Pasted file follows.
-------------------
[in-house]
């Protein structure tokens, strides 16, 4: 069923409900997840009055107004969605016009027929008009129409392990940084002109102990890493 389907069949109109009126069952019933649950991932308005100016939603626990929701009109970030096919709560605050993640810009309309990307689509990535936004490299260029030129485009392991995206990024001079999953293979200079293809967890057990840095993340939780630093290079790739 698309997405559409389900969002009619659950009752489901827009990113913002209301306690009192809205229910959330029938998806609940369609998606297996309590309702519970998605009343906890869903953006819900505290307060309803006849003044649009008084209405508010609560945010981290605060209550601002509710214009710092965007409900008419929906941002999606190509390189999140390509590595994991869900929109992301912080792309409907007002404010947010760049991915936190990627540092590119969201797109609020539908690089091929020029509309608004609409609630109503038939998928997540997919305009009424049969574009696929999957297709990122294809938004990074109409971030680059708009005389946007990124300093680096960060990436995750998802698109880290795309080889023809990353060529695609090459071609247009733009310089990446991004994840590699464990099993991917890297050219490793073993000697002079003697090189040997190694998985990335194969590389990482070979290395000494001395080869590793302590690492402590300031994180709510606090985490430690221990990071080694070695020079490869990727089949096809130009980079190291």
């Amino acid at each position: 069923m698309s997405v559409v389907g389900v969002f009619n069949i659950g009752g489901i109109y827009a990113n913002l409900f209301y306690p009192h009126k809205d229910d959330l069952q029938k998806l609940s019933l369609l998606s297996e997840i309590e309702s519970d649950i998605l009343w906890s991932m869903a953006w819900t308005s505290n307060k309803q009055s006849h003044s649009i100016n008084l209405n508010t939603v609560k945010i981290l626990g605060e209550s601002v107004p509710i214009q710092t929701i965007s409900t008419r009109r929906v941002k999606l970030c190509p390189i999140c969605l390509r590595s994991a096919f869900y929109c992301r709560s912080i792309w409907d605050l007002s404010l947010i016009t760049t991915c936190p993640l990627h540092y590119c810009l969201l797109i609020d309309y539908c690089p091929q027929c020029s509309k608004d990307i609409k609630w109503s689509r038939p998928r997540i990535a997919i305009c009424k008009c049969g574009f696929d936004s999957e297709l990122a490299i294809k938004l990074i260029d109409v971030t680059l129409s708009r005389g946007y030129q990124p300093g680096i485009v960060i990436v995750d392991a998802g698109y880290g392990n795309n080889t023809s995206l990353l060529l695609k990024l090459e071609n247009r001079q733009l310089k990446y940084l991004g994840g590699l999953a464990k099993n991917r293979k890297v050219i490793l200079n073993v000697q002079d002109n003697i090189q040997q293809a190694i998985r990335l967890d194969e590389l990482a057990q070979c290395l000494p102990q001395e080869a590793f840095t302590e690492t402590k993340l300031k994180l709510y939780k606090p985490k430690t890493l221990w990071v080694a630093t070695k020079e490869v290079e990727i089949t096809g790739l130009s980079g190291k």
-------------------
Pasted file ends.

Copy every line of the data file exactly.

[in-house]
């Protein structure tokens, strides 16, 4: 069923409900997840009055107004969605016009027929008009129409392990940084002109102990890493 389907069949109109009126069952019933649950991932308005100016939603626990929701009109970030096919709560605050993640810009309309990307689509990535936004490299260029030129485009392991995206990024001079999953293979200079293809967890057990840095993340939780630093290079790739 698309997405559409389900969002009619659950009752489901827009990113913002209301306690009192809205229910959330029938998806609940369609998606297996309590309702519970998605009343906890869903953006819900505290307060309803006849003044649009008084209405508010609560945010981290605060209550601002509710214009710092965007409900008419929906941002999606190509390189999140390509590595994991869900929109992301912080792309409907007002404010947010760049991915936190990627540092590119969201797109609020539908690089091929020029509309608004609409609630109503038939998928997540997919305009009424049969574009696929999957297709990122294809938004990074109409971030680059708009005389946007990124300093680096960060990436995750998802698109880290795309080889023809990353060529695609090459071609247009733009310089990446991004994840590699464990099993991917890297050219490793073993000697002079003697090189040997190694998985990335194969590389990482070979290395000494001395080869590793302590690492402590300031994180709510606090985490430690221990990071080694070695020079490869990727089949096809130009980079190291």
């Amino acid at each position: 069923m698309s997405v559409v389907g389900v969002f009619n069949i659950g009752g489901i109109y827009a990113n913002l409900f209301y306690p009192h009126k809205d229910d959330l069952q029938k998806l609940s019933l369609l998606s297996e997840i309590e309702s519970d649950i998605l009343w906890s991932m869903a953006w819900t308005s505290n307060k309803q009055s006849h003044s649009i100016n008084l209405n508010t939603v609560k945010i981290l626990g605060e209550s601002v107004p509710i214009q710092t929701i965007s409900t008419r009109r929906v941002k999606l970030c190509p390189i999140c969605l390509r590595s994991a096919f869900y929109c992301r709560s912080i792309w409907d605050l007002s404010l947010i016009t760049t991915c936190p993640l990627h540092y590119c810009l969201l797109i609020d309309y539908c690089p091929q027929c020029s509309k608004d990307i609409k609630w109503s689509r038939p998928r997540i990535a997919i305009c009424k008009c049969g574009f696929d936004s999957e297709l990122a490299i294809k938004l990074i260029d109409v971030t680059l129409s708009r005389g946007y030129q990124p300093g680096i485009v960060i990436v995750d392991a998802g698109y880290g392990n795309n080889t023809s995206l990353l060529l695609k990024l090459e071609n247009r001079q733009l310089k990446y940084l991004g994840g590699l999953a464990k099993n991917r293979k890297v050219i490793l200079n073993v000697q002079d002109n003697i090189q040997q293809a190694i998985r990335l967890d194969e590389l990482a057990q070979c290395l000494p102990q001395e080869a590793f840095t302590e690492t402590k993340l300031k994180l709510y939780k606090p985490k430690t890493l221990w990071v080694a630093t070695k020079e490869v290079e990727i089949t096809g790739l130009s980079g190291k």